AL: First of all, I am impressed at your own close reading of these novels and wide erudition. So . . . kudos to you, Jane. For me, magic realism is an artifice in which we bend reality in order to see it more clearly. The challenge with magic realism (as opposed to pure fantasy) is to create realistic, believable characters, with whom the reader can identify and take seriously at an emotional level, while at the same time characters who live in a magical world, filled with ghosts and such nonreal entities. I think that many twenty-first century novelists want to break free of the traditions of the past (as each generation does) and explore new forms and techniques, while retaining the necessary amount of reality to create an emotionally powerful and believable experience for the reader. I think of Salman Rushdie, Isabelle Allende, and Haruki Murakami as falling within this category. Dave Eggers, a younger writer, has also moved in this direction.
Invisible Cities by Italo Calvino
Supposedly the reports by Marco Polo to his master Ghengis Khan, each short chapter is a magical portrait of a city in the Khan’s empire. Gorgeous and poetic descriptions, abounding in metaphor. This jewel of a book was one of the inspirations for my own Einstein’s Dreams.
JC: What was your reaction when you first read Invisible Cities? How did it influence Einstein’s Dreams?
AL: When I first read Invisible Cities, I thought (and still think) it was a delicious feast of the imagination, unlike any book I’d read before. It set my own imagination on fire. Of course, I had read other magic realist writers before, like Marquez and Borges. I decided that I wanted to do for time what Calvino had done with space: create a sequence of imaginary worlds in short chapters.
The Tartar Steppe by Dino Buzzati
A young soldier is sent to a distant outpost to guard against an invasion of his unnamed country—an invasion that never comes. As he vainly waits for glory, the soldier ages and ages and ultimately forgets the life that he once had. A powerful condemnation of the military life.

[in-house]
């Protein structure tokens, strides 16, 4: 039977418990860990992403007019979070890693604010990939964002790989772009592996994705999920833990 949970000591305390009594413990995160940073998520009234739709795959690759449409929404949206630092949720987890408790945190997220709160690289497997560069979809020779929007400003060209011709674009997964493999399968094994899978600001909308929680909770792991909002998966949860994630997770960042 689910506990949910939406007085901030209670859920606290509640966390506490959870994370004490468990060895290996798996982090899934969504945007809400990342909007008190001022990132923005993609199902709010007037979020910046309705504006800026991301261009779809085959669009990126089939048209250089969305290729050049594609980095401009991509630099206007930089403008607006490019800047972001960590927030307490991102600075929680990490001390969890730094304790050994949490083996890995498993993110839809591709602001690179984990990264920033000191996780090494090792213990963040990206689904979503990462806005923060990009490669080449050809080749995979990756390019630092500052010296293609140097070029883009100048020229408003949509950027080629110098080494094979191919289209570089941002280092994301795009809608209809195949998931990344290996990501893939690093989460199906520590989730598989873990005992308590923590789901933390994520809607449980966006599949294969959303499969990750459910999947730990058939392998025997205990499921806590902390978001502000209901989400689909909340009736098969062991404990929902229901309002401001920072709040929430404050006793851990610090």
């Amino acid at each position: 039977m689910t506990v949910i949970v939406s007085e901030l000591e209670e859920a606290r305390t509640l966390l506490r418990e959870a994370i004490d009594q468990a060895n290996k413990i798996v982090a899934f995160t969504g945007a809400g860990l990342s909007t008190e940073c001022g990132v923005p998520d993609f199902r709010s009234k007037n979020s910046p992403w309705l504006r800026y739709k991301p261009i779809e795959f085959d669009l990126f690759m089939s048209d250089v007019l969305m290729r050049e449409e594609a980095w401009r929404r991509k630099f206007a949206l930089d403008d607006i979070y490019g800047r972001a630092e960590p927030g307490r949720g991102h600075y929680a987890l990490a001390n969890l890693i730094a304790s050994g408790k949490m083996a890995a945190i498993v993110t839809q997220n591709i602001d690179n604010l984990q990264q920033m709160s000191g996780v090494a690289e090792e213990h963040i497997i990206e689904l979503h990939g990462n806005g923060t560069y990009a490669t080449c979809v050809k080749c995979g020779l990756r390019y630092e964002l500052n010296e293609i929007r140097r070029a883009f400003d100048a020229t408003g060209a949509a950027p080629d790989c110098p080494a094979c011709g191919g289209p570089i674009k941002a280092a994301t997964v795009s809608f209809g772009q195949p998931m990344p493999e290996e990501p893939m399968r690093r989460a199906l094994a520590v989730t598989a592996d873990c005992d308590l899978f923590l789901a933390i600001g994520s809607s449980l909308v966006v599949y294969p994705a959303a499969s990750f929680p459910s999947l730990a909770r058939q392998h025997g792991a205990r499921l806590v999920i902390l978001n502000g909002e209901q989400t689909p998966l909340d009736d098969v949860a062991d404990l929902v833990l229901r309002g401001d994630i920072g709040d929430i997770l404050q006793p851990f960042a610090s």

JC: We’ve come full circle, as Buzzati’s novel was influenced by The Trial. Drogo’s posting to Fort Bastiani becomes a life sentence, as he discovers “the rigid laws of army life had reached a pitch of insanity” there. Through seemingly endless years Drogo follows the rules and at times stares into the desert, seeing mirages, and the geometric shapes of the fort.
I’m reminded of a passage in your novel Three Flames. Sreypov, the youngest generation in this Cambodian family, has since age ten gone into the rice fields to look at the stars. Beginning at thirteen, she writes in her journal, which she calls Mekh or sky. “In Mekh, time didn’t flow uniformly….Present and past sometimes merged, sometimes crossed, sometimes dissolved into the future. That was the way of memories and premonitions.” She seems to be experiencing the sense of time that characterizes magical realism. Is that what you had in mind?
AL: More or less. I was also taking direction from the manner in which the Khmer Rouge genocide in Cambodia, which had a profound influence on Sreypov’s history, totally disrupted society, separating families, displacing people from their homes. Personal property was destroyed, so that many families had no remaining photographs of their parents and grandparents, thus scrambling their memories. In such a situation, it would be natural for past, present, and future to be displaced along with everything else. Finally, the individual chapters do not follow chronologically – they skip back and forth in time—following a logic of story telling rather than clock time—and I wanted that asynchronicity also to be reflected in Sreypov’s journal.